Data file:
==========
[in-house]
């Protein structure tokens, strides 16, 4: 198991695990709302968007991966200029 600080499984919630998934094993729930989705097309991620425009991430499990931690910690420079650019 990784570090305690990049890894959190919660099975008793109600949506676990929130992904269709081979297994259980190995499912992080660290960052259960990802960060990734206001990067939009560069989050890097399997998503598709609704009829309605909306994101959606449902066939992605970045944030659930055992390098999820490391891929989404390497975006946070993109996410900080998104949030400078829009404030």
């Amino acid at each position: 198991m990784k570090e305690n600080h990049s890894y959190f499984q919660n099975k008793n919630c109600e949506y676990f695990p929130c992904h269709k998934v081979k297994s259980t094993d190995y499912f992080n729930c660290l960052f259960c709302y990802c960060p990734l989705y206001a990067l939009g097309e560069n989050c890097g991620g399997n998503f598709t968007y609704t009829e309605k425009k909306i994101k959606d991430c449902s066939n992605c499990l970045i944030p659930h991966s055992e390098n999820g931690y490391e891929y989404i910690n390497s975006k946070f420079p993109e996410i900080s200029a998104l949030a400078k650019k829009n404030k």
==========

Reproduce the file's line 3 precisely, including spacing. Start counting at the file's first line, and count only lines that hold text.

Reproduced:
């Amino acid at each position: 198991m990784k570090e305690n600080h990049s890894y959190f499984q919660n099975k008793n919630c109600e949506y676990f695990p929130c992904h269709k998934v081979k297994s259980t094993d190995y499912f992080n729930c660290l960052f259960c709302y990802c960060p990734l989705y206001a990067l939009g097309e560069n989050c890097g991620g399997n998503f598709t968007y609704t009829e309605k425009k909306i994101k959606d991430c449902s066939n992605c499990l970045i944030p659930h991966s055992e390098n999820g931690y490391e891929y989404i910690n390497s975006k946070f420079p993109e996410i900080s200029a998104l949030a400078k650019k829009n404030k």